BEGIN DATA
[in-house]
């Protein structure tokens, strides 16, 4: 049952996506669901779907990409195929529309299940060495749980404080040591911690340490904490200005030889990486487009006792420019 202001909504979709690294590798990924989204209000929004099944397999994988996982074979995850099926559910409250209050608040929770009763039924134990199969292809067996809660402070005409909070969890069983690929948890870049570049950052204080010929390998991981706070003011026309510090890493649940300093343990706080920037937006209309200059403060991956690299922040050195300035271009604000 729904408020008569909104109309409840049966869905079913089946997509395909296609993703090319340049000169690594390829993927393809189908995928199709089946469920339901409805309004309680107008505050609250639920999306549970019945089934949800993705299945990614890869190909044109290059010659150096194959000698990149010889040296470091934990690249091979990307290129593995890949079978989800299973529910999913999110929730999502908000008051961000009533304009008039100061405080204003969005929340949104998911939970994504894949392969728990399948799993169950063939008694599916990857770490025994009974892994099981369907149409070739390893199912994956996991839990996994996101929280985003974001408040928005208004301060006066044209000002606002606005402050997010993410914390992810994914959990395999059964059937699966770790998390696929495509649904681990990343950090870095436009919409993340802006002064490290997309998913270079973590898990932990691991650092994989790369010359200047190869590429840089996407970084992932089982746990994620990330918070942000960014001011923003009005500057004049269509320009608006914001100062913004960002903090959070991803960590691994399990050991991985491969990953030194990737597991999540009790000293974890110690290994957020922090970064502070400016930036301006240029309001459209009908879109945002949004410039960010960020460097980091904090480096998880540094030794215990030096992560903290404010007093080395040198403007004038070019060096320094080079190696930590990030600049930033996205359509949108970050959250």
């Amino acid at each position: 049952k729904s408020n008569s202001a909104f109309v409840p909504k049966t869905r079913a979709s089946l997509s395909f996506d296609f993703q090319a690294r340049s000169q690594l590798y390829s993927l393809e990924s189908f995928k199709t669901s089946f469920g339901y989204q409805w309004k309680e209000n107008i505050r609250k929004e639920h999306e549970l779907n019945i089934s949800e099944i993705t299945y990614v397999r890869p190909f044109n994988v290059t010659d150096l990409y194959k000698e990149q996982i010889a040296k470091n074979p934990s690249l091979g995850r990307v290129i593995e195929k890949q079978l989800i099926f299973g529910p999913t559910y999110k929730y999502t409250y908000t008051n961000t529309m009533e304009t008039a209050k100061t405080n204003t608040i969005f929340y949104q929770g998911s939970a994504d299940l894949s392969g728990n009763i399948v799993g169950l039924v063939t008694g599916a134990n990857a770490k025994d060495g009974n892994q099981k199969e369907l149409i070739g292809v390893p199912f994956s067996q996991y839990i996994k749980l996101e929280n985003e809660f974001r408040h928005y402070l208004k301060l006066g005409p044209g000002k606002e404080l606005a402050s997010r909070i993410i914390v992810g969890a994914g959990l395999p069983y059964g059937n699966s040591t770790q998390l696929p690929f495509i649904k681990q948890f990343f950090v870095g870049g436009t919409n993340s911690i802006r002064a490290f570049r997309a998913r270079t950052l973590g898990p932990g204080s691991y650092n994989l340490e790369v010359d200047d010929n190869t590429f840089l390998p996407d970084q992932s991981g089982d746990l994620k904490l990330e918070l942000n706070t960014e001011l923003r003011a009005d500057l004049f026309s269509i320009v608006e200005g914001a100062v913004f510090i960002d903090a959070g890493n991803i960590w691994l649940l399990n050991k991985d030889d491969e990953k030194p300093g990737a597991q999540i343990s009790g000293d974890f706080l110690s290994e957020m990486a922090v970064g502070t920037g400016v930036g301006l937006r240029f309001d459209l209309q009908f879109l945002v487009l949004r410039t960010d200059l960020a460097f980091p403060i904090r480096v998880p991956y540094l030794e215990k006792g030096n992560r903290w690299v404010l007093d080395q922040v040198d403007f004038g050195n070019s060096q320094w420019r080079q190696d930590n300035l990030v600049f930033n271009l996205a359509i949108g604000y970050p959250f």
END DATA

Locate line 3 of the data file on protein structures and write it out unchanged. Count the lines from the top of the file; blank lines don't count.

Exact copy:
């Amino acid at each position: 049952k729904s408020n008569s202001a909104f109309v409840p909504k049966t869905r079913a979709s089946l997509s395909f996506d296609f993703q090319a690294r340049s000169q690594l590798y390829s993927l393809e990924s189908f995928k199709t669901s089946f469920g339901y989204q409805w309004k309680e209000n107008i505050r609250k929004e639920h999306e549970l779907n019945i089934s949800e099944i993705t299945y990614v397999r890869p190909f044109n994988v290059t010659d150096l990409y194959k000698e990149q996982i010889a040296k470091n074979p934990s690249l091979g995850r990307v290129i593995e195929k890949q079978l989800i099926f299973g529910p999913t559910y999110k929730y999502t409250y908000t008051n961000t529309m009533e304009t008039a209050k100061t405080n204003t608040i969005f929340y949104q929770g998911s939970a994504d299940l894949s392969g728990n009763i399948v799993g169950l039924v063939t008694g599916a134990n990857a770490k025994d060495g009974n892994q099981k199969e369907l149409i070739g292809v390893p199912f994956s067996q996991y839990i996994k749980l996101e929280n985003e809660f974001r408040h928005y402070l208004k301060l006066g005409p044209g000002k606002e404080l606005a402050s997010r909070i993410i914390v992810g969890a994914g959990l395999p069983y059964g059937n699966s040591t770790q998390l696929p690929f495509i649904k681990q948890f990343f950090v870095g870049g436009t919409n993340s911690i802006r002064a490290f570049r997309a998913r270079t950052l973590g898990p932990g204080s691991y650092n994989l340490e790369v010359d200047d010929n190869t590429f840089l390998p996407d970084q992932s991981g089982d746990l994620k904490l990330e918070l942000n706070t960014e001011l923003r003011a009005d500057l004049f026309s269509i320009v608006e200005g914001a100062v913004f510090i960002d903090a959070g890493n991803i960590w691994l649940l399990n050991k991985d030889d491969e990953k030194p300093g990737a597991q999540i343990s009790g000293d974890f706080l110690s290994e957020m990486a922090v970064g502070t920037g400016v930036g301006l937006r240029f309001d459209l209309q009908f879109l945002v487009l949004r410039t960010d200059l960020a460097f980091p403060i904090r480096v998880p991956y540094l030794e215990k006792g030096n992560r903290w690299v404010l007093d080395q922040v040198d403007f004038g050195n070019s060096q320094w420019r080079q190696d930590n300035l990030v600049f930033n271009l996205a359509i949108g604000y970050p959250f």